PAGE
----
Michigan’s attorney general had some harsh words about President Donald Trump’s national emergency declaration to gain funding for a border wall.
Dana Nessel called it “a manufactured crisis,” and announced on Monday that Michigan has joined 15 other states to seek an injunction against the president’s measure.
“This fake emergency is a publicity stunt that will raid our federal funding and cost us millions,” said Nessel. “We cannot in good conscience stand by while our president seeks to undermine our own efforts to keep our residents safe and our military strong.”
The lawsuit is led by California Attorney General Xavier Becerra. The other states involved are: Colorado, Connecticut, Delaware, Hawaii, Illinois, Maine, Maryland, Minnesota, Nevada, New Jersey, New Mexico, New York, Oregon and Virginia.
The states joined forces in opposition to the president to “protect revenue, natural resources and economic interests” from Trump’s “flagrant disregard of fundamental separation of powers.”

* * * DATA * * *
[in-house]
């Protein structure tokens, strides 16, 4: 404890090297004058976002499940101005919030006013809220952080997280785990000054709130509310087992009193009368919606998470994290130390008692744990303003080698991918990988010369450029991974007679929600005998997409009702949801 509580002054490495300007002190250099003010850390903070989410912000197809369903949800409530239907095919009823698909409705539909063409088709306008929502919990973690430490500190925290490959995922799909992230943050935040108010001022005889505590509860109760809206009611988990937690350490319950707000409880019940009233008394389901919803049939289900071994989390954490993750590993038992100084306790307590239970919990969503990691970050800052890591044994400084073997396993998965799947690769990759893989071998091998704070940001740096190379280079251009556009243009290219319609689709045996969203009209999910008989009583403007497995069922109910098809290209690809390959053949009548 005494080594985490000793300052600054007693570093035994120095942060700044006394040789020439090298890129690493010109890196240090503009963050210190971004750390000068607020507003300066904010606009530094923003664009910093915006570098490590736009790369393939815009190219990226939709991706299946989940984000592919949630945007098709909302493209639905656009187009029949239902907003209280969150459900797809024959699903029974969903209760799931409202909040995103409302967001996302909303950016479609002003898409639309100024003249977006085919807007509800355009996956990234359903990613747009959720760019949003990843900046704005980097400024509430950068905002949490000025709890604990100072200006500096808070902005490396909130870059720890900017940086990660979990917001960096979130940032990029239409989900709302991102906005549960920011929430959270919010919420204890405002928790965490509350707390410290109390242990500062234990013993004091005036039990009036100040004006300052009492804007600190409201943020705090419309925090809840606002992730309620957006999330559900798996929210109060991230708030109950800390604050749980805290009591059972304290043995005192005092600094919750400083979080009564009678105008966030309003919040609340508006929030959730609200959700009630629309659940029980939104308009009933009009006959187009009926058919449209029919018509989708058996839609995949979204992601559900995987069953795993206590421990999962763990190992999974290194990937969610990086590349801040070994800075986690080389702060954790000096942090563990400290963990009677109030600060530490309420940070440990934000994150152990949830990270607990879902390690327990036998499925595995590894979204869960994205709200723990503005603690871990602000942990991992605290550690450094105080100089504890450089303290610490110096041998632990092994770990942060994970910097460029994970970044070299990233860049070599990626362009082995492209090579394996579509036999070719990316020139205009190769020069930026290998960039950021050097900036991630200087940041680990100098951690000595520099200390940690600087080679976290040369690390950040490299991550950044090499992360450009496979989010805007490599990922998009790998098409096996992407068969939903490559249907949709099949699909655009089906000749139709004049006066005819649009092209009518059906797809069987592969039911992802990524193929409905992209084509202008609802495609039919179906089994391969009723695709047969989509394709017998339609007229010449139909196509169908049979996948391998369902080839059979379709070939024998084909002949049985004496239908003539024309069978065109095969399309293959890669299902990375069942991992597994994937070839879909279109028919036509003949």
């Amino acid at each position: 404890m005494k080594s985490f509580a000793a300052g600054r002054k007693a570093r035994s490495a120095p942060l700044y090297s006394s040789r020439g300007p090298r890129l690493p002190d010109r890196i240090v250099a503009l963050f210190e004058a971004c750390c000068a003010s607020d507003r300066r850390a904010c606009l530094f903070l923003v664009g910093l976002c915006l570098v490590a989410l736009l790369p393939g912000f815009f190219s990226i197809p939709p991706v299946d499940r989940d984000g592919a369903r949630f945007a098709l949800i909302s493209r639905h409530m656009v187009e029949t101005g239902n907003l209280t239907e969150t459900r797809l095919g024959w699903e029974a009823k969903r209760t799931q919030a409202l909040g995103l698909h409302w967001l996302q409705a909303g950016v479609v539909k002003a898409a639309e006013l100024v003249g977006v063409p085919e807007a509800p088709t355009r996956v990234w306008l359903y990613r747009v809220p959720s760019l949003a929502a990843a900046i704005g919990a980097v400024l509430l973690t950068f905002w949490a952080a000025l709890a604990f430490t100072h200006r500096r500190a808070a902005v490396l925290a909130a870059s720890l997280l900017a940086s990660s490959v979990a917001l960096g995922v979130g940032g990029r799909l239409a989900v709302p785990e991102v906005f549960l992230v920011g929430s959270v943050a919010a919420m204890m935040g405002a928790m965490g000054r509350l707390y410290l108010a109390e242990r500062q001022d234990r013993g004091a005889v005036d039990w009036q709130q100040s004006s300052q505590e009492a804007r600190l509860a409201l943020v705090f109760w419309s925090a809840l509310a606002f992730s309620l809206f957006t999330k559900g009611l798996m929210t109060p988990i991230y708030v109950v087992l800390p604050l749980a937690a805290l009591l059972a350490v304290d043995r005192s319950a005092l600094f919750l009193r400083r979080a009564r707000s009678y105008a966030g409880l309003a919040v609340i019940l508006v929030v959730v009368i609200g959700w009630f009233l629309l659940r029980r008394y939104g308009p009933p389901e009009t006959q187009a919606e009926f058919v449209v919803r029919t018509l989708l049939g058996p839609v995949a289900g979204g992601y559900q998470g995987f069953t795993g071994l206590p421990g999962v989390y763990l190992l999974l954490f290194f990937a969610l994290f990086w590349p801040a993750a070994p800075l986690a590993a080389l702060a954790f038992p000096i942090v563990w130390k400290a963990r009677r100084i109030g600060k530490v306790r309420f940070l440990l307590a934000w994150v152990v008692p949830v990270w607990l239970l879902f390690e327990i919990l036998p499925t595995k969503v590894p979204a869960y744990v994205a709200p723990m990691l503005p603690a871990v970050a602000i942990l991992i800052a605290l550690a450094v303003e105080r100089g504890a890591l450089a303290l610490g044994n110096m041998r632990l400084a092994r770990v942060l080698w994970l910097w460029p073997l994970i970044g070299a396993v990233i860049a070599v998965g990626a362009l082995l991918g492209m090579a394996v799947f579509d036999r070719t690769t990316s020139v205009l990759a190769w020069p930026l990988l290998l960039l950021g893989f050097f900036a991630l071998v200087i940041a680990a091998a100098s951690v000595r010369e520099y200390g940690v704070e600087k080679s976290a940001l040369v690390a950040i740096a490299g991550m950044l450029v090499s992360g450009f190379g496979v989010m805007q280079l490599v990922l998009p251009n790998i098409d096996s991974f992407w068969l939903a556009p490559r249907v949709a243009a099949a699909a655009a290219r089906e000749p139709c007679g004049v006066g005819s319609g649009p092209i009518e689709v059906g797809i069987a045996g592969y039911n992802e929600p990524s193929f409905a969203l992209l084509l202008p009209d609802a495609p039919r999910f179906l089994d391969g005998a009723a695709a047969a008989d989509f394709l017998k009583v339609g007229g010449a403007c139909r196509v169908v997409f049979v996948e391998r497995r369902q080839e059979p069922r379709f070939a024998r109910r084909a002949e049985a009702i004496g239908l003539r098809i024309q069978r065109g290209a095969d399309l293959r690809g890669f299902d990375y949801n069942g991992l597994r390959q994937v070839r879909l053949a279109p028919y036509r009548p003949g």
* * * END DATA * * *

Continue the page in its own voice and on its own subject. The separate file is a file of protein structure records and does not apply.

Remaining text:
As the Advance reported last week, the president’s declaration will redirect federal funding already appropriated for the states and divert it toward building a wall along the border between the United States and Mexico.
Nessel noted that the Michigan National Guard has more than 10,000 soldiers and airmen, employs a substantial number of employees on a full-time basis, and operates more than 40 facilities in the state.
The Michigan Department of Military and Veterans Affairs receives a majority of its funding from the federal government. It performs missions training and prepares citizen soldiers and airmen to respond to, among other things, state emergency response, military support, and protection of local communities. Loss of funding negatively impacts this vital service for the State of Michigan.